I guess this book was a little too hippie-shmippie for me. I took pieces of it and left the rest. Which is how a birthing book, especially one dealing with pain management in a non-pharmacological way, should be used. I like looking at visual art, but don’t much enjoy creating it, so that part of the book didn’t appeal to me – but I can see its usefulness. For me, using my long-distance running and yoga background was more useful during my labor. But not everyone has that kind of background, so ...more
Katherine Parker
Many books about pregnancy and childbirth describe all the physical details of this life event, but they tend not to mention the psycho-spiritual aspect of birth, beyond saying, "It's a big change." Birthing From Within encourages women and their partners to do a some navel-gazing, seeing as how it's all big and sticks out like it didn't used to... Seriously, it gives lots of exercises you can use to address identify and fears about one's adequacy to birth a child and become a parent, come to a ...more
Reading this classic yet again!

Some may laugh at its crunchiness but this is hands down the best pregnancy book I've read. One of my goals in life is to become more "zen" despite outside pressures...maybe someday I'll achieve it. More conservative expectant moms may want to skip or skim the "birth art" chapter because it may raise your eyebrows.

Otherwise, in terms of nutrition, general health, and emotional preparation for birth, I recommend it to all pregnant moms. Yes it is a little "new agey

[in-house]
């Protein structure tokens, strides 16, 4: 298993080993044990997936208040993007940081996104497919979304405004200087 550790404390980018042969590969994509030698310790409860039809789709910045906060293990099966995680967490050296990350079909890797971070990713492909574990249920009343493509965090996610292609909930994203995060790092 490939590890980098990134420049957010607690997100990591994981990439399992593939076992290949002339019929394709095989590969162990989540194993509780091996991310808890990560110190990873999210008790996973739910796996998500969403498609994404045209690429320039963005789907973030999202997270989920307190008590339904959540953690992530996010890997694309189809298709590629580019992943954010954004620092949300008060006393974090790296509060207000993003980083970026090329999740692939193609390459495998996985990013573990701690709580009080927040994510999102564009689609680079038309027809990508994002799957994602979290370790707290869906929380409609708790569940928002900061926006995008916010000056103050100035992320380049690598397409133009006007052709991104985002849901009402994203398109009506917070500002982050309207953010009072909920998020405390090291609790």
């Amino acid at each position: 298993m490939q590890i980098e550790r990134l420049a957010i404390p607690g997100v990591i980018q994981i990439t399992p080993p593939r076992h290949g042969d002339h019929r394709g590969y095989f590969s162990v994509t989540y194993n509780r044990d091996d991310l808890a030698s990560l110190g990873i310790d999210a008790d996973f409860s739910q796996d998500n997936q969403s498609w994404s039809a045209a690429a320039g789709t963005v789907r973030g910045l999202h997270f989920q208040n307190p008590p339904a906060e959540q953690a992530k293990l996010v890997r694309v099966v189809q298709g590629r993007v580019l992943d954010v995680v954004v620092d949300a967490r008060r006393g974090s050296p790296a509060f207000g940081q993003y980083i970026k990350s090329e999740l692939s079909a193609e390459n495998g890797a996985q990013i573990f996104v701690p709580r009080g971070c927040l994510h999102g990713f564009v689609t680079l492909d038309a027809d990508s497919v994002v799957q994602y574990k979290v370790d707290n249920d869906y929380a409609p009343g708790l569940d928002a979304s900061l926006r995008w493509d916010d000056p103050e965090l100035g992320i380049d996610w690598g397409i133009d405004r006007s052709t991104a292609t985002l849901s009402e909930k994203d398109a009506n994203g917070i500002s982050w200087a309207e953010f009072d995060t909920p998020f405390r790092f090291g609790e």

Gives ideas on how to prepare and cope with childbirth in a natural way, but too instructive and too "new age"..

I wonder why there are rarely books that talks about natural childbirth in a more scientific manner rather than "new age"
Probably my favorite birth book ever! Once you get past the birth art section and the shaman stuff (which I can see would appeal to most readers of this book, aka "hippies"). I did do a little birth art myself and found it to be helpful and enjoyable. Anyway, the book has everything I was looking for which includes multiple ways to manage pain during labor. I didn't think it was biased towards one method other than birthing without medication. After reading it I feel like the Bradley Method (and ...more
This book was recommended by my sister in law. Even though it's not something I would usually pick up for myself, I thought it was a great alternative to the other pregnancy and labor books I've been reading. I skipped through a lot of the art-therapy sections, but I did enjoy the rest. What I liked about this was that it went over the emotional and cultural aspects of pregnancy and childbirth instead of just the physical aspects. I also liked the sections for the birth assistants and fathers. M ...more